Subject: Subsidised rice not reaching the poor

also ETimor moves to stem inflated rice prices

TIMOR-LESTE: Subsidised rice not reaching the poor

DILI, 10 September 2008 (IRIN) - Timor-Leste's poorest are missing out on a government rice subsidy designed to relieve the pressure of the global food crisis.

The government imports rice and sells it for US$16 per 32kg bag, regardless of the market price, but much of it has not been reaching rural areas, where people are less likely to have cash.

"We've seen that the subsidised rice hasn't been available for the past six weeks," Joan Fleuren, country director for the World Food Programme (WFP) in Timor-Leste, told IRIN.

But the government said that while rice stocks have been lower than usual, it has still been distributing subsidised rice.

"So there is this mismatch between the two reports - it is not available on the market [yet] the government says they have sent it. So either the supply line is broken or the food is sold at different prices than was intended [by the government]," Fleuren said.

Missing the target

Orlando Mota lives in the mountain town of Hatuboulico, Bobonaro District, a six-hour drive from the capital, Dili."The small shop [in town] was selling [government rice] for $29," he told IRIN - nearly double the subsidised price.

He said the police told the shopkeeper this was not allowed. "But now they won't sell the rice [at all] because of the police."

Mota said shop owners also claimed they had to charge inflated prices to pay the extra cost of transporting the rice along bad roads from Dili, despite the government covering most of this cost.

The government said it had implemented a law regulating the sales price.

"We have had a lot of complaints," Joao Gonsalves, Minister for Economy and Development, told IRIN.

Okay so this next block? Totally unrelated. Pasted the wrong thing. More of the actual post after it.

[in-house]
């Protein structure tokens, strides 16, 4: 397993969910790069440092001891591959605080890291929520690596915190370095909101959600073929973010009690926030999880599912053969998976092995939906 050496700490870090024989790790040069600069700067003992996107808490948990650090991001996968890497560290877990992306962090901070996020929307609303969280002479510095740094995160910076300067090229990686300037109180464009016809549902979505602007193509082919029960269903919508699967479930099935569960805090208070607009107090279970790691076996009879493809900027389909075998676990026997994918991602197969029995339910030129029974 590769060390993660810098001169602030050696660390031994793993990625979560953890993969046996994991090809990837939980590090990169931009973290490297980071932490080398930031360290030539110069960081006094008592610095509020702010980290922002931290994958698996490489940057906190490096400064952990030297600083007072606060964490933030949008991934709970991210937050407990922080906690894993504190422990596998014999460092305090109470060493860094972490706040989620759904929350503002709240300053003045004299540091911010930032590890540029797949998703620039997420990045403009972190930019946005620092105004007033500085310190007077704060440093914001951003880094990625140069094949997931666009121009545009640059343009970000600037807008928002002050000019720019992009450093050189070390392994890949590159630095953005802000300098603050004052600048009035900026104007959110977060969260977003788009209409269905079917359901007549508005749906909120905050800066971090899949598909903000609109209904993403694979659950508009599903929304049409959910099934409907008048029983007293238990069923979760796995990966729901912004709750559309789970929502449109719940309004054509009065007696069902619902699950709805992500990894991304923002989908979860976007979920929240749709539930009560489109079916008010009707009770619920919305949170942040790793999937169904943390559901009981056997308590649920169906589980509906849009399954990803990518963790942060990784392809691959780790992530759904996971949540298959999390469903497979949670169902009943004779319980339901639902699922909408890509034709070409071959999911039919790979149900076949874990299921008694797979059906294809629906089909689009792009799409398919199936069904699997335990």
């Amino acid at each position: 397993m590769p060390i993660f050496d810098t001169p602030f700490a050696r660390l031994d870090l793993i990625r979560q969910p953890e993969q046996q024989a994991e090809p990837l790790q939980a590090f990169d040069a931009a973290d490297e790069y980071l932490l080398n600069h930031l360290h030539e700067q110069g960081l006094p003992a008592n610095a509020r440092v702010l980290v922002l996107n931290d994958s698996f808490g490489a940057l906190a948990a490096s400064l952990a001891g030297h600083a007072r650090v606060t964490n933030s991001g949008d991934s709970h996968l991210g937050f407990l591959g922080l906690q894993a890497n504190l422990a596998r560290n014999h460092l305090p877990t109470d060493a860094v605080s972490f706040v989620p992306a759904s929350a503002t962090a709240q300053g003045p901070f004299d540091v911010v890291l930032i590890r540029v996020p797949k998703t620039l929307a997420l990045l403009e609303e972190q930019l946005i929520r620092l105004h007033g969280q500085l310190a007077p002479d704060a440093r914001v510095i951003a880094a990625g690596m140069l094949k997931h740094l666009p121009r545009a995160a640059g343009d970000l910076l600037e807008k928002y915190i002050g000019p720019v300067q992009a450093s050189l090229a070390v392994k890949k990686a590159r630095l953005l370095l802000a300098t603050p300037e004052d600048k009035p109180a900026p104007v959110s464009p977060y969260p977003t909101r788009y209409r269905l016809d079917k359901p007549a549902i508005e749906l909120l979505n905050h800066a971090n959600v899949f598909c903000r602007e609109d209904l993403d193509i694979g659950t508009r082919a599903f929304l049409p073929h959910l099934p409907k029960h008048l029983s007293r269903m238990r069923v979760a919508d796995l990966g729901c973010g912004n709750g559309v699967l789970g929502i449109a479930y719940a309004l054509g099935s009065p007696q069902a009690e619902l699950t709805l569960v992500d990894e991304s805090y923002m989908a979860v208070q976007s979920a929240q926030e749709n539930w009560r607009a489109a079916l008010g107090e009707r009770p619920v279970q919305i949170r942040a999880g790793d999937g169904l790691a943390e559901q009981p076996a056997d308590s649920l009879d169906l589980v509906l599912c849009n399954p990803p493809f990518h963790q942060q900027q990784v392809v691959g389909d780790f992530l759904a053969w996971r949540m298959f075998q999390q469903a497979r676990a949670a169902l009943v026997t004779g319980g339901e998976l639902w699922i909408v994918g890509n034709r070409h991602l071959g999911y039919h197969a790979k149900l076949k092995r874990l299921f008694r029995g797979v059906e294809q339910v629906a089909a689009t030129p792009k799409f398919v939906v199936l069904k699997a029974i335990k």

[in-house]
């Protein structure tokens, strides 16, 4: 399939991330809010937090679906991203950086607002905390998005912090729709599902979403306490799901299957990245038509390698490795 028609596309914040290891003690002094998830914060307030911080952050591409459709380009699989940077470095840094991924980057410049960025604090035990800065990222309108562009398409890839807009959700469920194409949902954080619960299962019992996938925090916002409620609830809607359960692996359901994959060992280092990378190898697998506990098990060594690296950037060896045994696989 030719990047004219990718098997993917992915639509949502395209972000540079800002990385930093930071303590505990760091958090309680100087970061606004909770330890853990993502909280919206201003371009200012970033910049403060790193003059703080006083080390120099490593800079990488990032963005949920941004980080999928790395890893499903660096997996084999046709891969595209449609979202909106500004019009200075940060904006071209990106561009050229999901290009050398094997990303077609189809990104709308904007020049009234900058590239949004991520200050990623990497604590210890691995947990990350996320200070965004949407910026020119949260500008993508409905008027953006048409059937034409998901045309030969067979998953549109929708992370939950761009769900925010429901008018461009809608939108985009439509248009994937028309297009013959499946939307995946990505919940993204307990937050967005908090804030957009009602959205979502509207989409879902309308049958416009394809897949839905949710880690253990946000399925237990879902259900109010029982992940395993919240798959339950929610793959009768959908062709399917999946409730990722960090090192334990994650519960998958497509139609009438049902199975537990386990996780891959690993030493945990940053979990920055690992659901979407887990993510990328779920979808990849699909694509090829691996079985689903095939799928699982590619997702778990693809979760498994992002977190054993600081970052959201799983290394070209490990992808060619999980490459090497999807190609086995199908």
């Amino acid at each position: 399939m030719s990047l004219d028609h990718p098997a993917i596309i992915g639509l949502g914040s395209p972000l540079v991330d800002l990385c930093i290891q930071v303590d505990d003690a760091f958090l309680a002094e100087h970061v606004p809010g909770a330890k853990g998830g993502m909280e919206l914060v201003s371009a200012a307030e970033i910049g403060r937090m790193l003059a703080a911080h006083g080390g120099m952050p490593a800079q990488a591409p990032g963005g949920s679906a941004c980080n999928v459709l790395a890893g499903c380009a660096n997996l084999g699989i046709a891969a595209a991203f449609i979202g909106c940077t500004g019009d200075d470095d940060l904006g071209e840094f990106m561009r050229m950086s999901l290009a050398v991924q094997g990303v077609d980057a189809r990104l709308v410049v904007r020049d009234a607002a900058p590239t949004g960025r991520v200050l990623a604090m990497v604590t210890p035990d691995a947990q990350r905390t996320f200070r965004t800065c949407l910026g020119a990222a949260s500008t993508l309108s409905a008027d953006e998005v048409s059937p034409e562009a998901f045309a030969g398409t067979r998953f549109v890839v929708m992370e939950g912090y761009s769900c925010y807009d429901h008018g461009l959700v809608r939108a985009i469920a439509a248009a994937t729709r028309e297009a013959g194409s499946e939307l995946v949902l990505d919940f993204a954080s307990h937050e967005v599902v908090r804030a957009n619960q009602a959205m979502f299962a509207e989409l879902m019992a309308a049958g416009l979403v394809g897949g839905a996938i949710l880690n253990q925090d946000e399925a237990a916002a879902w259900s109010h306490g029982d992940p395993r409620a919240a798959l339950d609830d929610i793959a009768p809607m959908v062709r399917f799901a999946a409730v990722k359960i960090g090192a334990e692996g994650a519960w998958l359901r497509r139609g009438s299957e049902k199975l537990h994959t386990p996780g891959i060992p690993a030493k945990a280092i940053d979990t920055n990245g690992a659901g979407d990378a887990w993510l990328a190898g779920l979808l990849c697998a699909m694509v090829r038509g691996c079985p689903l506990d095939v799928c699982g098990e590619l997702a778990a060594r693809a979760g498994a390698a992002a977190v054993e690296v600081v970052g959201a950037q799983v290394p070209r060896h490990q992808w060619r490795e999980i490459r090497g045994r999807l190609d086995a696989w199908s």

"Six businessmen involved in the distribution had put the rice in different packets to sell at increased prices, some kept it in the government bags - but we have taken action against these six that have been caught," he said.

People who live in remote communities have also arrived in town to buy discounted rice only to find it sold out. They blame poor information flow from the government in Dili about the timing of deliveries.

"Until now we have not had good communication with the districts," Epifano Silva da Costa Faculto, national director for domestic trade, told IRIN.

Other solutions

The WFP cautioned that the government should consider ways to target food subsidies to the most vulnerable. At present, the poorest and the richest alike can buy subsidised rice.

Fleuren said a system where the most vulnerable get full subsidies and others means-based subsidies, would be more effective.

Fleuren said another solution could be cash handouts for those living in places where the market was functioning, and food handouts for those in more remote locations. But Gonsalves said cash handouts were not a "viable alternative. We'd rather give them food than cash money," he told IRIN.

"There has been a push for [cash handouts] from the World Bank and the International Monetary Fund, and we do not agree with that."

He said the government was not looking at alternatives to the rice subsidy but only to the mechanisms of distribution to deal with the current problems.

Local production

Part of the government's long-term strategy is to increase local production of rice. The country consumes 100,000 tonnes each year, but less than a third is produced locally.

The government buys local rice for the same price as on the international market.